Morning Report 1/29/18 – Necrotizing Pneumonia

Thank you, Chuka, for presenting a case of a middle-aged man with sub-acute lightheadedness and dizziness found to be hypotensive with a significant leukocytosis and AKI found to have significant cavitary lung lesions, multiple PEs and moderate pneumothorax.

  1. Here’s a basic approach to cavitary lung lesions:

C = cancer – specifically bronchogenic carcinoma (most frequently SCC), cavitary pulmonary mets

A = autoimmune – granulomas – GPA, RA, sarcoid

V = vascular – both bland and septic pulmonary emboli with infarction

I = infection – primarily bacterial, fungal, pulmonary abscess, TB

necrotizing infxns: staph, anaerobic bacteria, mycobacteria, fungi (cocci, histo, blasto, aspergillus, crypto, mucor, PCP)

T = trauma – pneumatoceles

Y = youth – CPAM (congenital pulmonary airway malformation), pulmonary sequestration, bronchogenic cyst2

2.  Quick DDx for Shock:

Distributive: sepsis, anaphylaxis, vasopeglia (AI, neurogenic)

Cardiogenic: pump, rhythm, mechanical

Hypovolemic: hemorrhagic vs. volume depleted

Obstructive: PE, PTX, tamponade

3. Necrotizing pneumonia with pulmonary gangrene.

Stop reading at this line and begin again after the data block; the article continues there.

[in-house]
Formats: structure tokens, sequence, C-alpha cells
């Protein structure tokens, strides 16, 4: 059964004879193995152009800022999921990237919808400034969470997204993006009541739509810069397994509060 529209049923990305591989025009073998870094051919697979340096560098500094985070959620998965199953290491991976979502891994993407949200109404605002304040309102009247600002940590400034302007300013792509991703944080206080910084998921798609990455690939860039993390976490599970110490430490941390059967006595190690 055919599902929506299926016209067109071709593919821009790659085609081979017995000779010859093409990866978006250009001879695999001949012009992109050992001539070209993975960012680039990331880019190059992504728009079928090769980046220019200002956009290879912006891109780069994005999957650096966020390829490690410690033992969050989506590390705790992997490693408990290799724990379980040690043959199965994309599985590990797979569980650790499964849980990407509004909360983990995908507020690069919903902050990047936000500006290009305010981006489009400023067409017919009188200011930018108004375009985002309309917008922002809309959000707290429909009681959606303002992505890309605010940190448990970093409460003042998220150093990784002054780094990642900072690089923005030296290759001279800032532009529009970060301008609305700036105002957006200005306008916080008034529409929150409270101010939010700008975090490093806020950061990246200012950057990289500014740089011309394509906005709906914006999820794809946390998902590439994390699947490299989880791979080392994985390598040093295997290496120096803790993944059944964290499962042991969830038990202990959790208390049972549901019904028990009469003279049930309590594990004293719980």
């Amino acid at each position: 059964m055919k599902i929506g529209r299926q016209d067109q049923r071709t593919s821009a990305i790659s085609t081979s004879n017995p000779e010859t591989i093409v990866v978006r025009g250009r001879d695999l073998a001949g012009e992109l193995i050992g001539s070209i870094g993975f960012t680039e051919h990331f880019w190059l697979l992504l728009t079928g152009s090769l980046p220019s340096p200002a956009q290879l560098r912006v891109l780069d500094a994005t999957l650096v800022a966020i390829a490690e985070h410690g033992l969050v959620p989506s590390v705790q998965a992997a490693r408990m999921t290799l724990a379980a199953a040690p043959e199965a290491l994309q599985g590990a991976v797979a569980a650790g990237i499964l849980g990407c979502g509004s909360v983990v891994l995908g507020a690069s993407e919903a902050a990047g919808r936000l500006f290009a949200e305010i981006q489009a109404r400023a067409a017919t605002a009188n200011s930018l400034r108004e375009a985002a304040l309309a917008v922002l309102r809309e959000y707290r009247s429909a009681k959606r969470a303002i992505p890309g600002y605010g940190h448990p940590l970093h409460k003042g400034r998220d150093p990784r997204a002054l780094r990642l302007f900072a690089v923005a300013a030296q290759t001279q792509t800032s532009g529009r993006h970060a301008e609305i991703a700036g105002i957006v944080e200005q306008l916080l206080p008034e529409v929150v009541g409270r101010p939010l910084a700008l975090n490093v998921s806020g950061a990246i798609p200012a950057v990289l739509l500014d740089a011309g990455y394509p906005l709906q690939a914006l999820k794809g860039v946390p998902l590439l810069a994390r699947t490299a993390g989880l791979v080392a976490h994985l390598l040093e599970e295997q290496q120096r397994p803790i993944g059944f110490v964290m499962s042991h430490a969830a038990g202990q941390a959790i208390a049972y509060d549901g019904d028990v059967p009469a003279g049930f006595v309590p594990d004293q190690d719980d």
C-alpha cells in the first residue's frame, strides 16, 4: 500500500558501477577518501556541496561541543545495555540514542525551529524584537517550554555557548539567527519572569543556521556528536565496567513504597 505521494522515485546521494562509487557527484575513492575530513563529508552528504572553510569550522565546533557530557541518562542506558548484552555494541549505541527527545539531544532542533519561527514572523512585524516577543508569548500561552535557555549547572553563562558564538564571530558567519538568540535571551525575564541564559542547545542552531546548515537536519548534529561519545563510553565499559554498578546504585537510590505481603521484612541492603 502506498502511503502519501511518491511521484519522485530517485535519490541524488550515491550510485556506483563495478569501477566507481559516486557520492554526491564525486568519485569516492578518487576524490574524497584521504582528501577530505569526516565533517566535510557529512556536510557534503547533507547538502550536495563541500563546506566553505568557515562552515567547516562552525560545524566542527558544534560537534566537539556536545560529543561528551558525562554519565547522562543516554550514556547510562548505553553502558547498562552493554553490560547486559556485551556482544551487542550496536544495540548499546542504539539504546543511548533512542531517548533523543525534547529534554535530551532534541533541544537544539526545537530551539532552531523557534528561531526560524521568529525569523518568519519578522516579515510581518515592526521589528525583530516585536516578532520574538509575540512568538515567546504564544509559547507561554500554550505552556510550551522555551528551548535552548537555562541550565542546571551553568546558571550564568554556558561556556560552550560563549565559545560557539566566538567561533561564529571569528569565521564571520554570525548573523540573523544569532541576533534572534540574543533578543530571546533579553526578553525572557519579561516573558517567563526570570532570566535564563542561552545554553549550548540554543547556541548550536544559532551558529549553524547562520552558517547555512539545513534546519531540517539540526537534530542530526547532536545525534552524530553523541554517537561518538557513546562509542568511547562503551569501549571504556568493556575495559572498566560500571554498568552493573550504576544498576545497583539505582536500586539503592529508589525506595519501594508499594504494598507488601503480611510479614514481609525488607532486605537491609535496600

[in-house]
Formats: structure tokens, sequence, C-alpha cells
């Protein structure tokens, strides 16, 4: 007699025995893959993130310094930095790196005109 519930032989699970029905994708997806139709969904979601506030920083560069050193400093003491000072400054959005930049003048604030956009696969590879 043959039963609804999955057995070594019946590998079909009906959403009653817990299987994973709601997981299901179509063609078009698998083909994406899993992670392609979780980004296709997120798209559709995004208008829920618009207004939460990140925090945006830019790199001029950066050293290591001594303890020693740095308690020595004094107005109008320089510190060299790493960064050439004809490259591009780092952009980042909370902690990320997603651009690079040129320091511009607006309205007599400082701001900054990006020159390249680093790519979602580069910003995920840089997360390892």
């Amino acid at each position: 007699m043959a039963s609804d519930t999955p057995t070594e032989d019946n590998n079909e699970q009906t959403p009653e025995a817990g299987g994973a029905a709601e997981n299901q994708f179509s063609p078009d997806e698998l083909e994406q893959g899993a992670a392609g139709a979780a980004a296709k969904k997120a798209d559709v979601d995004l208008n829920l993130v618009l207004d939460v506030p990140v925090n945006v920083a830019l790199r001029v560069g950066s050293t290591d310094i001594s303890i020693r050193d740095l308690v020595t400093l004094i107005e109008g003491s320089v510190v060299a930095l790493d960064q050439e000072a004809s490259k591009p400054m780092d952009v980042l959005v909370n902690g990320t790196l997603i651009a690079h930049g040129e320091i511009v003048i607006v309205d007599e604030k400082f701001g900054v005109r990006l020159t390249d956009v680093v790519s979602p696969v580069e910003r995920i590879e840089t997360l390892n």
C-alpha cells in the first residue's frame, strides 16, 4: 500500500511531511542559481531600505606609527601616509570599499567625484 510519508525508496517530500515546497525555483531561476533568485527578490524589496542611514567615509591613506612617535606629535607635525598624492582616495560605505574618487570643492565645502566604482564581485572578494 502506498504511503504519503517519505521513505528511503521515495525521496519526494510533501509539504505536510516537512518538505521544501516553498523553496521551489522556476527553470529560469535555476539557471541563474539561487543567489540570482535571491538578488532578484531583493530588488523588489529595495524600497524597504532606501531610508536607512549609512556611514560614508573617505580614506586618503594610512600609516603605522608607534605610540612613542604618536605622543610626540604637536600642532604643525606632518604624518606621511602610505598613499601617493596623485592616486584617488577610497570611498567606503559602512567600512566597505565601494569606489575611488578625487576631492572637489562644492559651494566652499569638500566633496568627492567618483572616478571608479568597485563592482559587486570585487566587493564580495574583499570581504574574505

• The options for treatment in patients with persistent sepsis and necrotizing pneumonia are limited. It’s important to ensure appropriate antimicrobial coverage (including assessing the MIC for any antibiotic you’re using!).
  • Chest tube drainage is often insufficient once a patient has progressed to pulmonary gangrene.
  • Unfortunately, there are no practice guidelines to direct the care of patients with necrotizing pneumonia, and determining if and when surgical intervention is needed is challenging.
  • Here is a case series of 5 patients with necrotizing pneumonia with pulmonary gangrene and here is a retrospective review of 35 patients who received pulmonary resection.

4.  Combined use of intrapleura tPT and DNase to improve fluid drainage in patients with pleural infections reduced the frequency of surgical referral and duration of hospital stay in the Mist 2 Trial.

Cavitary Lung Lesions Evernote:






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